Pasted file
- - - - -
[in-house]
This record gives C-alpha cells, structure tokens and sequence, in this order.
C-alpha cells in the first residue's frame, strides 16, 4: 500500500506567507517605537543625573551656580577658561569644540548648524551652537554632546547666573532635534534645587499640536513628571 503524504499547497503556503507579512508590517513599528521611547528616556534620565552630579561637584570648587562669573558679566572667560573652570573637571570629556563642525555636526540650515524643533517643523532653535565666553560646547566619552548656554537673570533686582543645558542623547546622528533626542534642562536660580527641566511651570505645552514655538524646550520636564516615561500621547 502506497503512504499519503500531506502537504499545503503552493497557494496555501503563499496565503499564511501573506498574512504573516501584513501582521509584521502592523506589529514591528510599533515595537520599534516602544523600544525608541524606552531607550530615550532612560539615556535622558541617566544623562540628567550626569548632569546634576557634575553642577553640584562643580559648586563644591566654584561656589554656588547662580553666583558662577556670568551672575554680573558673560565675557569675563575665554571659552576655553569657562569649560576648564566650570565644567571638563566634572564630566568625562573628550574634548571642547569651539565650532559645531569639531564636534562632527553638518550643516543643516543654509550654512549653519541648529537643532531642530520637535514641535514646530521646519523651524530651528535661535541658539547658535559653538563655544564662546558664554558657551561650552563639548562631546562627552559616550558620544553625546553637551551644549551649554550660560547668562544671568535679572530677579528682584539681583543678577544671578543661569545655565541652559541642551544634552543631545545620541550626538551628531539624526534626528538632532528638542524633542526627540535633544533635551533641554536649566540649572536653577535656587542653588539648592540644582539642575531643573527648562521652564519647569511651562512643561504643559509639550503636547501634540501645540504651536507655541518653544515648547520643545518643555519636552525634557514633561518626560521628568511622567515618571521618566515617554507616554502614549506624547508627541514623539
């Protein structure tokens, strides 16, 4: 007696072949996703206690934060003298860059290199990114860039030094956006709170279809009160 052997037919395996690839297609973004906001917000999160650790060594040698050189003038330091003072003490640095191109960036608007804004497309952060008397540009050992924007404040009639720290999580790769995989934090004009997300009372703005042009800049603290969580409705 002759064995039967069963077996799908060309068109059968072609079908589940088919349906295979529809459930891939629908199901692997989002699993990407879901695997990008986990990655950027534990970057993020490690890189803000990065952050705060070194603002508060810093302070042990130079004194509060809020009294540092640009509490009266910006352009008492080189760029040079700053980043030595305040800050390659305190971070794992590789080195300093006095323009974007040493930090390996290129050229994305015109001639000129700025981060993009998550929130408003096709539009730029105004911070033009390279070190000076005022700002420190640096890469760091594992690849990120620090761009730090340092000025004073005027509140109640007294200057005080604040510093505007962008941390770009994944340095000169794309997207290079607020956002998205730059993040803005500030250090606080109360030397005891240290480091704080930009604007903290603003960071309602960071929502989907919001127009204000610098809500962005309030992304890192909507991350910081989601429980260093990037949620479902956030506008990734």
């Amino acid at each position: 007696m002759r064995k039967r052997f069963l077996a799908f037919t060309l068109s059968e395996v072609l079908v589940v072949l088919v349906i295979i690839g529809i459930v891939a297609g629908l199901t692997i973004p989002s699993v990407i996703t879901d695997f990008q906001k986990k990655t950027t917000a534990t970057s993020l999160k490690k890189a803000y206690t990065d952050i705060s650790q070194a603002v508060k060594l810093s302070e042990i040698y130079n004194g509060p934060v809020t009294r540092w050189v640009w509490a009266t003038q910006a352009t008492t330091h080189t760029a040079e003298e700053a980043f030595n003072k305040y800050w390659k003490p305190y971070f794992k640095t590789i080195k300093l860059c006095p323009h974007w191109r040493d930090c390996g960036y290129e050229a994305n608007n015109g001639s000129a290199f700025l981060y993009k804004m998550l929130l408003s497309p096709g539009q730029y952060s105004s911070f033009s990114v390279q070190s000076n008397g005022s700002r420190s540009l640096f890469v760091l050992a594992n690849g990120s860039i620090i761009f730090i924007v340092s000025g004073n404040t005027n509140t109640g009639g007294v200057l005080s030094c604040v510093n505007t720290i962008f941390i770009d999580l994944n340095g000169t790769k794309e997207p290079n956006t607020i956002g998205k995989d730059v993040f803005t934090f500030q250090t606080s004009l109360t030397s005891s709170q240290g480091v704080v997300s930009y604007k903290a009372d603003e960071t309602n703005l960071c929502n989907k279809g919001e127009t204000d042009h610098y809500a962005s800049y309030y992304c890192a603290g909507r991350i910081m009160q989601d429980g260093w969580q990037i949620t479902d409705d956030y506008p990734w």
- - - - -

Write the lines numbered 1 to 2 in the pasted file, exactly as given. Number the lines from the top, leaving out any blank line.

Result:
[in-house]
This record gives C-alpha cells, structure tokens and sequence, in this order.